3. To seek mutual compromise: China and the United States can maximize common gain by consulting on, and compromising mutually over, maritime laws relevant to freedom of navigation.
At the technical level, U.S. FONOPs in the South China Sea mainly target China’s excessive maritime claims, which include:
a) excessive straight baselines;
b) requiring warships to obtain prior approval before entering a territorial sea;
c) security control in the contiguous zone;
d) jurisdiction over foreign military activities in the exclusive economic zone, including surveillance and reconnaissance;
e) jurisdiction over the airspace above the exclusive economic zone; and
f) the artificial islands in Nansha Islands (Spratly Islands), and their claimed territorial seas.
Setting aside the last point, which China considers a matter of territorial sovereignty, the disputes stem from different understanding and interpretations of the rules of contemporary international law of the sea. These divergences are rooted in the different perceptions of ocean values between China, a traditional continental country, and the United States, a country with a longstanding connection to its two adjacent oceans. But as China’s increasing global influence, driven by projects like the Belt and Road Initiative, will benefit from coordinated development of land and sea, Beijing may realize the benefits accrued to its long-term maritime interests from the freedom of navigation concept. That may allow some room for China and the United States to negotiate on the disputes over FONOPs.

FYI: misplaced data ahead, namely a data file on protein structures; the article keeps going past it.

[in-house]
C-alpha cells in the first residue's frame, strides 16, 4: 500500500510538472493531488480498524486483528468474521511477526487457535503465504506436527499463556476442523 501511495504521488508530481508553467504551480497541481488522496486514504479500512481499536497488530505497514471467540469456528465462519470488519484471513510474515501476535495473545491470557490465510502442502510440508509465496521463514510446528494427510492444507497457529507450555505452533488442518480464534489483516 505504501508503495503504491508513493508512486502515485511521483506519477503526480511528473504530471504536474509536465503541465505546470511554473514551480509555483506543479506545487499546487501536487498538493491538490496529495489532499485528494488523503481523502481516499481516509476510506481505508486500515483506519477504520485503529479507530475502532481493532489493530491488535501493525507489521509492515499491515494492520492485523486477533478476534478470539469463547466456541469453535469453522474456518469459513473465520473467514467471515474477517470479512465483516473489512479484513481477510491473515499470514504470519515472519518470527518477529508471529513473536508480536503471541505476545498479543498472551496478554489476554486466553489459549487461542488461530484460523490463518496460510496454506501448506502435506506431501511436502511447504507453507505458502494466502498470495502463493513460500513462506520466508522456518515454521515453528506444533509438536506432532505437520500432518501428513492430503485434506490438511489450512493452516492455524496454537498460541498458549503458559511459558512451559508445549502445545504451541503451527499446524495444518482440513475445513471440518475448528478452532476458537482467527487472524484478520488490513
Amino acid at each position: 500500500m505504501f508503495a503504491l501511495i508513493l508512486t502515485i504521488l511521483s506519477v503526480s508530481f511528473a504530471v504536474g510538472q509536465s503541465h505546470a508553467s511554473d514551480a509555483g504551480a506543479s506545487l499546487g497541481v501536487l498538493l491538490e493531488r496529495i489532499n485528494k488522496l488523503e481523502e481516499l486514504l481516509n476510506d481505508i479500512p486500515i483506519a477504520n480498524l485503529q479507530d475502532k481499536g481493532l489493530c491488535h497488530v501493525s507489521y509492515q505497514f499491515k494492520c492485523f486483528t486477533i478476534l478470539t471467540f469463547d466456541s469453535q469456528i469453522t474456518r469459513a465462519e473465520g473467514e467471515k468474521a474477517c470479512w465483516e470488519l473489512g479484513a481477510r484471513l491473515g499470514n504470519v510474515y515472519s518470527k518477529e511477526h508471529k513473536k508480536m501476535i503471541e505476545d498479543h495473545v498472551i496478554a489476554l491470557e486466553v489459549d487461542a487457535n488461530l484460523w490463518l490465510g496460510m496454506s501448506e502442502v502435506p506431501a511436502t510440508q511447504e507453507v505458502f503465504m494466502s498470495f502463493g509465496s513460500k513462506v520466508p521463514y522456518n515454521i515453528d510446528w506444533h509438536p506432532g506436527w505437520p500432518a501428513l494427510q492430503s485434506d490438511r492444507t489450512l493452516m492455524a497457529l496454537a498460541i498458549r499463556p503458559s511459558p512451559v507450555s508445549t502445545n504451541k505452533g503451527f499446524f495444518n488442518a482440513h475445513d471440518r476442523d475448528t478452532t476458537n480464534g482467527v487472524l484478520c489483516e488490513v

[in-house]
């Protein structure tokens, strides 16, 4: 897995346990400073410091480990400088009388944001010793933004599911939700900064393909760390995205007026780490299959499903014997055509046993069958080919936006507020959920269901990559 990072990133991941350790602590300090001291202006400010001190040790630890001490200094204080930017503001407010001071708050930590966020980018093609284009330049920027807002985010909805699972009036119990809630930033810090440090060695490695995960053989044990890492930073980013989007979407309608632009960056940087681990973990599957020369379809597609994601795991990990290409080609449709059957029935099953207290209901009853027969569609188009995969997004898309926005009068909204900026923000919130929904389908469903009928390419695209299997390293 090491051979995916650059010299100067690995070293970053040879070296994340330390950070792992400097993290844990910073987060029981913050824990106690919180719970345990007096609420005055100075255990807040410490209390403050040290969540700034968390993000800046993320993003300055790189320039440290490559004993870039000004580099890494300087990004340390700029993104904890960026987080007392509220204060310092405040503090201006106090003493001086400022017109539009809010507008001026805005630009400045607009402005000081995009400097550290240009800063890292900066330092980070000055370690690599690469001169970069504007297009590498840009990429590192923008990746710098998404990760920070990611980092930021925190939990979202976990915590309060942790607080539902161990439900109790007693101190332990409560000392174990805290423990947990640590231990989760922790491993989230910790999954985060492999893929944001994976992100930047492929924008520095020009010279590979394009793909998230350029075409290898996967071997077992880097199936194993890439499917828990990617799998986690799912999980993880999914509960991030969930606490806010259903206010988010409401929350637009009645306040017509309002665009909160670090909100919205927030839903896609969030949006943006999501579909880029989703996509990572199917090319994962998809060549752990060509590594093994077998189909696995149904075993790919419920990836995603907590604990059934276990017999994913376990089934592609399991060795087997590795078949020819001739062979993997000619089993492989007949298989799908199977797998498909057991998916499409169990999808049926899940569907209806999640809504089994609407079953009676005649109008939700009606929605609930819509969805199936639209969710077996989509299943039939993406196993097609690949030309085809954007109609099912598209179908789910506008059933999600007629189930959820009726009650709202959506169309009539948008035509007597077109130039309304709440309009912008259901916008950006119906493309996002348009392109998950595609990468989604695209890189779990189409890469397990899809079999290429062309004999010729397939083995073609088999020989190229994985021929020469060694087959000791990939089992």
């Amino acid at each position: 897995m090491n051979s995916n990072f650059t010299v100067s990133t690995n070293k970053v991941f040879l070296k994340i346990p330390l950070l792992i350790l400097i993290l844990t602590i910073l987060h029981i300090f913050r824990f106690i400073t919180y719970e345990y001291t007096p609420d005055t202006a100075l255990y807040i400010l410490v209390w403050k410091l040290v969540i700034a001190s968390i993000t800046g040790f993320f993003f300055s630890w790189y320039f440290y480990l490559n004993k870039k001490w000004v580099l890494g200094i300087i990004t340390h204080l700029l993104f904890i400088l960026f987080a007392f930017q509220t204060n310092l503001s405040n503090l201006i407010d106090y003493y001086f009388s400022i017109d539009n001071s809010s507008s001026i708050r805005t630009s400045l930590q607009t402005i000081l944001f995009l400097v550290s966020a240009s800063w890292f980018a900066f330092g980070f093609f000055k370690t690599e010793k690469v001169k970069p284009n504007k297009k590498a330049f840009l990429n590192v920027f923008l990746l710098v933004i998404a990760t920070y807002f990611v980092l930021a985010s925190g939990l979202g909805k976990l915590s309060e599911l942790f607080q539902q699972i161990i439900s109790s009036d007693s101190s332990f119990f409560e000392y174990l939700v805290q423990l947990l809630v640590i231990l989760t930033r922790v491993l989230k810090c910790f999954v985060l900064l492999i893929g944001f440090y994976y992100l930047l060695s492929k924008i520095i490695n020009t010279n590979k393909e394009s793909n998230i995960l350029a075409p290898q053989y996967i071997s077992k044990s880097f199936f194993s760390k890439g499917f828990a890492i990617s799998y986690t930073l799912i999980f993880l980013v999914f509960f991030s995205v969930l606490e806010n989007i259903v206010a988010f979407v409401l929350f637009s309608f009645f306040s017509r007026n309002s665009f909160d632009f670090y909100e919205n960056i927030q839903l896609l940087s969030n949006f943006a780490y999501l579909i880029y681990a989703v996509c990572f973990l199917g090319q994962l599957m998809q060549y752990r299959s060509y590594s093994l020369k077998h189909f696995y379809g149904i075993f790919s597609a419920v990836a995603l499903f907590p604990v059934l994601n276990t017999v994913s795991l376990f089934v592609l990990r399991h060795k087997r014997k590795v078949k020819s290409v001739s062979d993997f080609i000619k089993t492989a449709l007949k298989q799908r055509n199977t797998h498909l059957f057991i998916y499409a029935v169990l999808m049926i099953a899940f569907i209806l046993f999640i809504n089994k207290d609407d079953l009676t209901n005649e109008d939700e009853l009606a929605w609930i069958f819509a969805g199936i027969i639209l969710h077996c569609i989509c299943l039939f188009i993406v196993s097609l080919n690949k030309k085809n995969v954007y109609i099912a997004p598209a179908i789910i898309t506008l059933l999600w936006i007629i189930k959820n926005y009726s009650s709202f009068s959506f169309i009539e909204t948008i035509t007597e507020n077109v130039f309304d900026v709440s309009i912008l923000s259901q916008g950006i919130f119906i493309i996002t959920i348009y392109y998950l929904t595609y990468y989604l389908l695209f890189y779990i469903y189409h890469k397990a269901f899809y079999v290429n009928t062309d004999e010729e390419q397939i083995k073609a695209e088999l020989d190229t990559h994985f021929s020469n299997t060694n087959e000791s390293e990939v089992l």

Compared with China’s other maritime disputes, which involve territorial sovereignty and maritime delimitation in the Yellow Sea, the East China Sea, and the South China Sea, the issue underpinning disputes over freedom of navigation is more of a theoretical debate. Rather than centering on irreconcilable claims of ownership that run against China’s core interests of national unity, territorial integrity and development, the dispute is instead one of how the sea should be utilized and how it should be governed. There is space for consultation between China and the United States here. As China’s relative strength vis-à-vis its neighbors grows in the South China Sea, maintaining stability is a top priority. Keeping a low profile and avoiding conflict between China and the United States in the South China Sea should be China’s long-term policy. Resolving divergent opinions over freedom of navigation through careful negotiation, and amending domestic laws and policies on innocent passage or military use of the EEZ, while seeming on their face to be concessions, would indeed be a path of major progress toward oceanic power for China.